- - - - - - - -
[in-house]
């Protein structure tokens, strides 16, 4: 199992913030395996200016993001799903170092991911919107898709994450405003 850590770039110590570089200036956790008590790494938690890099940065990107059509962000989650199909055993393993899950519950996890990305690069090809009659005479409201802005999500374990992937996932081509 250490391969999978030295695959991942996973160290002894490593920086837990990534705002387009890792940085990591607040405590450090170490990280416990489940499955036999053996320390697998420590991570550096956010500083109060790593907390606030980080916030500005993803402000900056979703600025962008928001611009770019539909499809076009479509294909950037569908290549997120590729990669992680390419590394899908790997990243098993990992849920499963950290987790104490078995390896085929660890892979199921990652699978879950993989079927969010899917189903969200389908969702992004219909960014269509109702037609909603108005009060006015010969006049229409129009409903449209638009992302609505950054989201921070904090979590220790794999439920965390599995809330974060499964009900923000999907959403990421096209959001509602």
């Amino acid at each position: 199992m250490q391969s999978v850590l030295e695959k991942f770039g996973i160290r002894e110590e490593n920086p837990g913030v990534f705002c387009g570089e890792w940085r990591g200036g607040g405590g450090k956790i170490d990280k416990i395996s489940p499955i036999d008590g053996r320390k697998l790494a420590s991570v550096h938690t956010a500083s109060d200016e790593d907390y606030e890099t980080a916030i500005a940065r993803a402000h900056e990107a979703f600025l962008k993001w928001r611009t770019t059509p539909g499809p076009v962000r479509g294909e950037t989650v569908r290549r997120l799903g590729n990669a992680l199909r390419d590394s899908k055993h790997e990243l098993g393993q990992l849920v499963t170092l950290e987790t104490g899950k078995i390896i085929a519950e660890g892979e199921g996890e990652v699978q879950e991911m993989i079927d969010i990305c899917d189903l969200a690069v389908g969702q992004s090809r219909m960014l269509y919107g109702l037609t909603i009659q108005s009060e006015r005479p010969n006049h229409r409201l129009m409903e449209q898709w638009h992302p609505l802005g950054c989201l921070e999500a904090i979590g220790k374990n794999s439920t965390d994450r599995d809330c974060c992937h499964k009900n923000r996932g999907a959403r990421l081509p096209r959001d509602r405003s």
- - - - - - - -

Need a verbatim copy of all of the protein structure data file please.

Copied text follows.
[in-house]
């Protein structure tokens, strides 16, 4: 199992913030395996200016993001799903170092991911919107898709994450405003 850590770039110590570089200036956790008590790494938690890099940065990107059509962000989650199909055993393993899950519950996890990305690069090809009659005479409201802005999500374990992937996932081509 250490391969999978030295695959991942996973160290002894490593920086837990990534705002387009890792940085990591607040405590450090170490990280416990489940499955036999053996320390697998420590991570550096956010500083109060790593907390606030980080916030500005993803402000900056979703600025962008928001611009770019539909499809076009479509294909950037569908290549997120590729990669992680390419590394899908790997990243098993990992849920499963950290987790104490078995390896085929660890892979199921990652699978879950993989079927969010899917189903969200389908969702992004219909960014269509109702037609909603108005009060006015010969006049229409129009409903449209638009992302609505950054989201921070904090979590220790794999439920965390599995809330974060499964009900923000999907959403990421096209959001509602």
């Amino acid at each position: 199992m250490q391969s999978v850590l030295e695959k991942f770039g996973i160290r002894e110590e490593n920086p837990g913030v990534f705002c387009g570089e890792w940085r990591g200036g607040g405590g450090k956790i170490d990280k416990i395996s489940p499955i036999d008590g053996r320390k697998l790494a420590s991570v550096h938690t956010a500083s109060d200016e790593d907390y606030e890099t980080a916030i500005a940065r993803a402000h900056e990107a979703f600025l962008k993001w928001r611009t770019t059509p539909g499809p076009v962000r479509g294909e950037t989650v569908r290549r997120l799903g590729n990669a992680l199909r390419d590394s899908k055993h790997e990243l098993g393993q990992l849920v499963t170092l950290e987790t104490g899950k078995i390896i085929a519950e660890g892979e199921g996890e990652v699978q879950e991911m993989i079927d969010i990305c899917d189903l969200a690069v389908g969702q992004s090809r219909m960014l269509y919107g109702l037609t909603i009659q108005s009060e006015r005479p010969n006049h229409r409201l129009m409903e449209q898709w638009h992302p609505l802005g950054c989201l921070e999500a904090i979590g220790k374990n794999s439920t965390d994450r599995d809330c974060c992937h499964k009900n923000r996932g999907a959403r990421l081509p096209r959001d509602r405003s």